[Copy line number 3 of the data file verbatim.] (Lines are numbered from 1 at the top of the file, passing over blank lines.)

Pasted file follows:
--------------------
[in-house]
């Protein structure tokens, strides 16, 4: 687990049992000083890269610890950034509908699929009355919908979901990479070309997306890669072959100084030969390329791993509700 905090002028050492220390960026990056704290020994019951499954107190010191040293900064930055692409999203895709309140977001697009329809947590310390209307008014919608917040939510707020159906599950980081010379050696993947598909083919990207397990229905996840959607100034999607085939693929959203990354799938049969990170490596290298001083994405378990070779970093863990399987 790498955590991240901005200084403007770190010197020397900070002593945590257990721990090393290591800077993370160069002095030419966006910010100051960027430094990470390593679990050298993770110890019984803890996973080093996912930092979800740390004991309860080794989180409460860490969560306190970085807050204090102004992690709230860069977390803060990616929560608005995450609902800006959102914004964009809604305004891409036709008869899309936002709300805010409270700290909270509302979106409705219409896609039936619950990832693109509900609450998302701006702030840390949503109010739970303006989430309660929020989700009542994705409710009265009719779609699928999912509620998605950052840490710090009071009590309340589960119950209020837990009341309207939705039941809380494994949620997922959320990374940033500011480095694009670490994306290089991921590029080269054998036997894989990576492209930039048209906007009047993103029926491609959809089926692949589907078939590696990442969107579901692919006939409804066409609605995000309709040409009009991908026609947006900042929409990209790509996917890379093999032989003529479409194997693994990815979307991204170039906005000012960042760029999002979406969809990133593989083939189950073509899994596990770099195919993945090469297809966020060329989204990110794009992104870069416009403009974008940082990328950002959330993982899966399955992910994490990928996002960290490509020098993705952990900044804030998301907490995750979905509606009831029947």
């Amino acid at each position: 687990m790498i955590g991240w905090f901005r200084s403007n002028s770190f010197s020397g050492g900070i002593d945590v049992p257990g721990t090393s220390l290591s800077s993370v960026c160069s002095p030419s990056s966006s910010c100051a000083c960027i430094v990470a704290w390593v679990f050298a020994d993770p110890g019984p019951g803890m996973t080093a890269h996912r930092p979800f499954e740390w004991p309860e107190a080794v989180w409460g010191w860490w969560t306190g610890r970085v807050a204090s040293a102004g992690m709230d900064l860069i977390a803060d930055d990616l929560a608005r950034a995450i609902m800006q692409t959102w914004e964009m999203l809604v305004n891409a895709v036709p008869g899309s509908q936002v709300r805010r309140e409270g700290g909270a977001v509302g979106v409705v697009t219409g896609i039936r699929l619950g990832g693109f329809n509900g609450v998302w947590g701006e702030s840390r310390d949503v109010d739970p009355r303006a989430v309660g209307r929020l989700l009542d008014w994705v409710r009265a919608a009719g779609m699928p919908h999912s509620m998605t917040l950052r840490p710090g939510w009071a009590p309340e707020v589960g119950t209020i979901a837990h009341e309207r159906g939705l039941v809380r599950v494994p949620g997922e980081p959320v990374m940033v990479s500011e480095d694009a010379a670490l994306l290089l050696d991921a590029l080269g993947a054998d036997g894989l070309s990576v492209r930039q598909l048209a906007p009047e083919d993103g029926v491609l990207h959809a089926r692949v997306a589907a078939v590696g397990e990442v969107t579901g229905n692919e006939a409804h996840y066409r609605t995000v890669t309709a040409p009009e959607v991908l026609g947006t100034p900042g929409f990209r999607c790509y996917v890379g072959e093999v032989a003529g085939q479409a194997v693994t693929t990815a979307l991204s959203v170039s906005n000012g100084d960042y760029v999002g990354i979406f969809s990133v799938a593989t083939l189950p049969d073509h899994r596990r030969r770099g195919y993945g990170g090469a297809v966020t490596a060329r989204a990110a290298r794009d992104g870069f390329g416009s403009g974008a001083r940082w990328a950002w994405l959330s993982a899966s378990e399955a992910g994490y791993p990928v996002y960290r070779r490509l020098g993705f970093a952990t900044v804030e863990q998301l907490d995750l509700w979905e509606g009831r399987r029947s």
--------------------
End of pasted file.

């Amino acid at each position: 687990m790498i955590g991240w905090f901005r200084s403007n002028s770190f010197s020397g050492g900070i002593d945590v049992p257990g721990t090393s220390l290591s800077s993370v960026c160069s002095p030419s990056s966006s910010c100051a000083c960027i430094v990470a704290w390593v679990f050298a020994d993770p110890g019984p019951g803890m996973t080093a890269h996912r930092p979800f499954e740390w004991p309860e107190a080794v989180w409460g010191w860490w969560t306190g610890r970085v807050a204090s040293a102004g992690m709230d900064l860069i977390a803060d930055d990616l929560a608005r950034a995450i609902m800006q692409t959102w914004e964009m999203l809604v305004n891409a895709v036709p008869g899309s509908q936002v709300r805010r309140e409270g700290g909270a977001v509302g979106v409705v697009t219409g896609i039936r699929l619950g990832g693109f329809n509900g609450v998302w947590g701006e702030s840390r310390d949503v109010d739970p009355r303006a989430v309660g209307r929020l989700l009542d008014w994705v409710r009265a919608a009719g779609m699928p919908h999912s509620m998605t917040l950052r840490p710090g939510w009071a009590p309340e707020v589960g119950t209020i979901a837990h009341e309207r159906g939705l039941v809380r599950v494994p949620g997922e980081p959320v990374m940033v990479s500011e480095d694009a010379a670490l994306l290089l050696d991921a590029l080269g993947a054998d036997g894989l070309s990576v492209r930039q598909l048209a906007p009047e083919d993103g029926v491609l990207h959809a089926r692949v997306a589907a078939v590696g397990e990442v969107t579901g229905n692919e006939a409804h996840y066409r609605t995000v890669t309709a040409p009009e959607v991908l026609g947006t100034p900042g929409f990209r999607c790509y996917v890379g072959e093999v032989a003529g085939q479409a194997v693994t693929t990815a979307l991204s959203v170039s906005n000012g100084d960042y760029v999002g990354i979406f969809s990133v799938a593989t083939l189950p049969d073509h899994r596990r030969r770099g195919y993945g990170g090469a297809v966020t490596a060329r989204a990110a290298r794009d992104g870069f390329g416009s403009g974008a001083r940082w990328a950002w994405l959330s993982a899966s378990e399955a992910g994490y791993p990928v996002y960290r070779r490509l020098g993705f970093a952990t900044v804030e863990q998301l907490d995750l509700w979905e509606g009831r399987r029947s």